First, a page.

Alan Moore: 'Comics industry are original gangsters' - video
The legendary Watchmen creator discussed the ethics of the industry on the BBC's HardTalk.
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"You have to remember that the comics industry was set up in the 1920s by Legs Diamond, Meyer Lansky, it was set up as a cover for bootlegging," said Moore.
"I'm talking about the original gangsters, as I believe the young people like to phrase it these days, the Meyer Lanskys and the Legs Diamonds. The ethics of the comics industry have not changed since those days when they were cheating Jerry Siegel and Joe Shuster, who were two teenagers from Cleveland, who had created Superman, and National Comics.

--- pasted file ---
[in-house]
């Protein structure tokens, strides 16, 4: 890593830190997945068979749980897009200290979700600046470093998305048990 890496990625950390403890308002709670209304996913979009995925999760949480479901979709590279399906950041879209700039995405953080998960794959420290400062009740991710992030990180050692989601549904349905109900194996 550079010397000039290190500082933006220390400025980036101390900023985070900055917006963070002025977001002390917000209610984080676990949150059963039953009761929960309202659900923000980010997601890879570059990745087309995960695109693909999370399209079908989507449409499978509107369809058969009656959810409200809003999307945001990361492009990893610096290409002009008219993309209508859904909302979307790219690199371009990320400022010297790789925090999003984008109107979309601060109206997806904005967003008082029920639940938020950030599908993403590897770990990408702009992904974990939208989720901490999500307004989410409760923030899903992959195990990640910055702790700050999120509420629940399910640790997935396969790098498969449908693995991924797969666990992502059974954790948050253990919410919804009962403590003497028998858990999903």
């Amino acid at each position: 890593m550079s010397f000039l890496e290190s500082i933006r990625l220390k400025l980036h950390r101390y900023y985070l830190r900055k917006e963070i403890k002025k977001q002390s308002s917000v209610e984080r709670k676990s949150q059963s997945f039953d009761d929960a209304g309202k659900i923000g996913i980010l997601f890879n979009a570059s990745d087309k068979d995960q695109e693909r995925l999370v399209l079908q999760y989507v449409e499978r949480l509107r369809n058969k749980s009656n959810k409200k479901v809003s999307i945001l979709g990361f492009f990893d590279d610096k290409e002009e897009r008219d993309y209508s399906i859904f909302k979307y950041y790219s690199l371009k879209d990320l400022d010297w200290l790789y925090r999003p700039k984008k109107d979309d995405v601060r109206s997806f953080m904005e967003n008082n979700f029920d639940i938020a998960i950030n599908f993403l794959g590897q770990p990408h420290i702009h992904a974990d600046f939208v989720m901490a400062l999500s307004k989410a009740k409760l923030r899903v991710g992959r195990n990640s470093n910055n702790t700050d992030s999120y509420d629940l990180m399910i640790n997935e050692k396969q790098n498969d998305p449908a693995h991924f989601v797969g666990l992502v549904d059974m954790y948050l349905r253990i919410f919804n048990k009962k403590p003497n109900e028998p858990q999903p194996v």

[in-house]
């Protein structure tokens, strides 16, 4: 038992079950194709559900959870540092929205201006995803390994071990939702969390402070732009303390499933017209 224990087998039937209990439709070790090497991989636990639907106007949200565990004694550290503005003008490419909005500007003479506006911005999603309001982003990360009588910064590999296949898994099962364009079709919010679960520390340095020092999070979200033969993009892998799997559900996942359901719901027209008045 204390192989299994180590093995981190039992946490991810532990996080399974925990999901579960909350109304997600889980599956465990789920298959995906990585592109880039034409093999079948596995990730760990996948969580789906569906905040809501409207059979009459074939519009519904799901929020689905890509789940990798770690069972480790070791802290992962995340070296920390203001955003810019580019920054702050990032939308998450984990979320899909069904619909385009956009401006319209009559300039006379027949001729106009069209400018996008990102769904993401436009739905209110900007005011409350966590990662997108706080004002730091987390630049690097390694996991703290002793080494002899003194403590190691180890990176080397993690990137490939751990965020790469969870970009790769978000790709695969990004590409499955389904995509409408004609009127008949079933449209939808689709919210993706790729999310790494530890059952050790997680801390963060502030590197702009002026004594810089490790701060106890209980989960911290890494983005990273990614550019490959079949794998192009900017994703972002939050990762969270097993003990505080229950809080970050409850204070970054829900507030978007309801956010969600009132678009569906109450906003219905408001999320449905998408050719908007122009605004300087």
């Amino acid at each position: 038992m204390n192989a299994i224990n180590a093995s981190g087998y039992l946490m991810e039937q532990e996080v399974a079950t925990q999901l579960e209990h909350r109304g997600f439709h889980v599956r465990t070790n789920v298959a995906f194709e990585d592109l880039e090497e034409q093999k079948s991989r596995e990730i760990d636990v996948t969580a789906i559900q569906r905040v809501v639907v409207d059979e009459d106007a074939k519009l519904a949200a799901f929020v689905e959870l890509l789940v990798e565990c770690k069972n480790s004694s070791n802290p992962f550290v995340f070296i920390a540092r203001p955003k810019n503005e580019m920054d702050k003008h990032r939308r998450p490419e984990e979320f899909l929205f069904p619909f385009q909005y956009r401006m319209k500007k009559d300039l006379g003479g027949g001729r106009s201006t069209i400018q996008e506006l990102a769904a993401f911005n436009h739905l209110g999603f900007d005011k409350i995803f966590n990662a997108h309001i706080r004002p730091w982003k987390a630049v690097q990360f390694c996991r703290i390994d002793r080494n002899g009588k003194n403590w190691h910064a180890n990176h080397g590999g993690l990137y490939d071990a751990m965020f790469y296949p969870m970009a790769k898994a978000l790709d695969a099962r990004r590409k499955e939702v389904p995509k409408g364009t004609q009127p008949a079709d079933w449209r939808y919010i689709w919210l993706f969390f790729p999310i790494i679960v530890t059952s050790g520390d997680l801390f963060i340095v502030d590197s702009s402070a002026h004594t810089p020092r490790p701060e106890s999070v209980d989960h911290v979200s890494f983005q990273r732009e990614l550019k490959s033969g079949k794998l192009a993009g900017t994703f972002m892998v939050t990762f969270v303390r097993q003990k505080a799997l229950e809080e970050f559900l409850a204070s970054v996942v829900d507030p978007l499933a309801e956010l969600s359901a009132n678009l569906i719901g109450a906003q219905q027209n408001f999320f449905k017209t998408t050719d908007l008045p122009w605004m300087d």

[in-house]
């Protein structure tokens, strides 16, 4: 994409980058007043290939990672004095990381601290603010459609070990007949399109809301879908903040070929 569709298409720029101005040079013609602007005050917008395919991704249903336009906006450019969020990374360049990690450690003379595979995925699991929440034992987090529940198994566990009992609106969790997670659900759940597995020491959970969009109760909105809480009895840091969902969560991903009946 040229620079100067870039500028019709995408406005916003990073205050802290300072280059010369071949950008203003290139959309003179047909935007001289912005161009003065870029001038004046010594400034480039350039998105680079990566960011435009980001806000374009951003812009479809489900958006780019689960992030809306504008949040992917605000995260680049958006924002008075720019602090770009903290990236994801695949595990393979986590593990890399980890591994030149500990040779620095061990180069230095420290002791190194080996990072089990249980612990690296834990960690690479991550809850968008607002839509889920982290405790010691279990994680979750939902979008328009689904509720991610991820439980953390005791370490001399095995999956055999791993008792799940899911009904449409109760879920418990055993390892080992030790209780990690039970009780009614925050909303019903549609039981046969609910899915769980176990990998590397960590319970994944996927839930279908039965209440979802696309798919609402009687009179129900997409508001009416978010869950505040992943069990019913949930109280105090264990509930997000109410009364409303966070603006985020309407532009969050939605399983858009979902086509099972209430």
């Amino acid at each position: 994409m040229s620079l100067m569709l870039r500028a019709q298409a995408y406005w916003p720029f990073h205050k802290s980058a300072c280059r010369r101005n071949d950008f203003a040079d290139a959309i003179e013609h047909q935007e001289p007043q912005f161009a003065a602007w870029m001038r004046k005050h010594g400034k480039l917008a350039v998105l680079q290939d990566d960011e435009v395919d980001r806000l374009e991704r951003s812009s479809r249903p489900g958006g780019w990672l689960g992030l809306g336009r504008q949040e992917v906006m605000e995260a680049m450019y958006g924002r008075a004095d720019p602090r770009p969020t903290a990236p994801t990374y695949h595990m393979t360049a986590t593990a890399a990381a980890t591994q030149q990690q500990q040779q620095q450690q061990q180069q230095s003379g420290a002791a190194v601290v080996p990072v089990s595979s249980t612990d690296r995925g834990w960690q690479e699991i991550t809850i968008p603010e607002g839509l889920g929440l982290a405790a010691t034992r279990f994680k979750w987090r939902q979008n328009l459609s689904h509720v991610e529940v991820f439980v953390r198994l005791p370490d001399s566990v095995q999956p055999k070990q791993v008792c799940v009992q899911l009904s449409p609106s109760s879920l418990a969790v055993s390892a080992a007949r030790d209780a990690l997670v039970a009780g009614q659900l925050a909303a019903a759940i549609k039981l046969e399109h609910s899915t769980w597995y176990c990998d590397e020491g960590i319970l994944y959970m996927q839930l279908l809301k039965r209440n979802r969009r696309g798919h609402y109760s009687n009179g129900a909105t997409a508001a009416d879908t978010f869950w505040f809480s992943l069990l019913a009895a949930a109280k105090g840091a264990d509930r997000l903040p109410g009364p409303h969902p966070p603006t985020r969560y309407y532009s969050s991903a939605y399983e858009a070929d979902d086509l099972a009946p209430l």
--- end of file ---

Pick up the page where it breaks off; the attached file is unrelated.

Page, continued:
"They waited until Siegel and Shuster were going off to fight in the Second World War. And then they told them that 'we need to own the characters while you're away, but you'll get them back as soon as you return'. These are the ethics that the industry runs on, they've not changed significantly in 70 years."
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Moore discussed his treatment at the hands of DC Comics, which still owns the rights to Watchmen from 1986-87 due to a loophole in their contract.
He admitted that his issue with movie adaptations is a "personal problem" that comes "from a position of ignorance", saying that he sold some of the film rights on the assumption that they would never be made.
Moore also described himself as "less than delighted" by DC's forthcoming Before Watchmen miniseries.
The third and final instalment in Moore's League of Extraordinary Gentlemen: Century was recently given a June 2012 release date.